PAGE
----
What is to tell. American Craft chocolate made by French Broad Chocolates… Now gimme gimme gimme!
Oh, I’ll hold my horses for a moment and push aside my love for the US chocolate scene and put on a more objective suit.
French Broad still creates its products in North Carolina. Search my other review on their chocolate to read more about their history. How many can state they went from the US to Costa Rica, fell in love with the cacao way of life and returned to the States to start-up their own chocolate company.
This time around, I get to sample a bar made from Peruvian cacao, harvested by the Tumpis Cooperative. Tumbes is situated in the northwestern part of the country.
Tucked in its stylish wrapper, this time a deep red band accentuates the bar. Almost as if stating this will be an intense piece of chocolate. Almost French as their name states, this bar oozes with a luxurious vibe.
Inside, French Broad’s delicate scored bar strikes me as great looking once more. but how does it taste?
Bean: Not mentioned
Origin: Tumpis Cooperative – Tumbes, Perú
Production: French Broad Chocolates – Ashville, North Carolina, USA
Price: Unknown – 60 g send to me by Cococlectic.com
Color: Dark ebbony
Aroma: Cacao, woody tannins, earthy with an illusive touch of berry fruits and ever so slightly spiced. An enticing dark aroma.
Taste: Starting slow, the bar opens up with an immediate black fruity acidity (blackcurrant and black berries) and a distinct coffee bitterness. Somehow those two flavors enhance each other and start of a slow waltz dance going back and forth. A while later, the aroma reveals a sort of added tartness, reminding me of fresh cheesecake with an almost creamy texture adding a fresh note of sweet and sour aromas. The chocolate has a really nice texture and wonderful looooooong melt. The aftertaste takes over swift, but not before the chocolate reveals a last note of woody chocolate. What remains in your mouth after the melt flows with the same flavor style of bitter/sour/sweet and keeps rolling and rolling on for ages.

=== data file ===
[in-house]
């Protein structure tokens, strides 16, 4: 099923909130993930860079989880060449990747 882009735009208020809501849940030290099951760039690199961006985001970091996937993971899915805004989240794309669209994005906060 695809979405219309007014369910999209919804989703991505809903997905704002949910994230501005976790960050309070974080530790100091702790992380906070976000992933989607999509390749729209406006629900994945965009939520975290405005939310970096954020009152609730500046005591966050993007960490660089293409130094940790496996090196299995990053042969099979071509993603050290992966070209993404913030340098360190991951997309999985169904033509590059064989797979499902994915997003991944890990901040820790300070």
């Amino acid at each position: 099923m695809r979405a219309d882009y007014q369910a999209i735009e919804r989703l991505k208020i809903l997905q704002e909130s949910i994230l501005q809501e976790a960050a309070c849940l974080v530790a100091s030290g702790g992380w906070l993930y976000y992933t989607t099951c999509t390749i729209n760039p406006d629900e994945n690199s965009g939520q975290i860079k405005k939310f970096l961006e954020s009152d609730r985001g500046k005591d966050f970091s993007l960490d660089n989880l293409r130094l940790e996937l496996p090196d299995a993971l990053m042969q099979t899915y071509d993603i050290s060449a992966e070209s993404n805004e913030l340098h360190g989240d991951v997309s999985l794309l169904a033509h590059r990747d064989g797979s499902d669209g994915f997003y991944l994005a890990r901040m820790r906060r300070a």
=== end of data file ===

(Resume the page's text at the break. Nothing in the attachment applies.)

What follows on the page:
I’m baffled. In some bars I would state this bitter note a bit too strong. But the powerful fruit flavor circles it constantly and tries to take the lead without ever succeeding. This makes for a very exciting taste profile that keeps you paying attention as the flavor develops. This bar might be a bit different in nature, more powerful and more pronounced than other chocolate bars, but if this doesn’t show you clearly how diverse chocolate can be, if you compare it to, let us say Original Beans light and roasty Porcelana bar, or Akesson’s tropical flavored Bali bar, I simply don’t know anymore!
Good job Jael and Dan!
Perú is slowly becoming my second favorite origin, next to Madagascar. Peruvian chocolate sure can deliver some amazing fruits combined with a deeper, more robust earthy tone. Can’t wait to try the next one!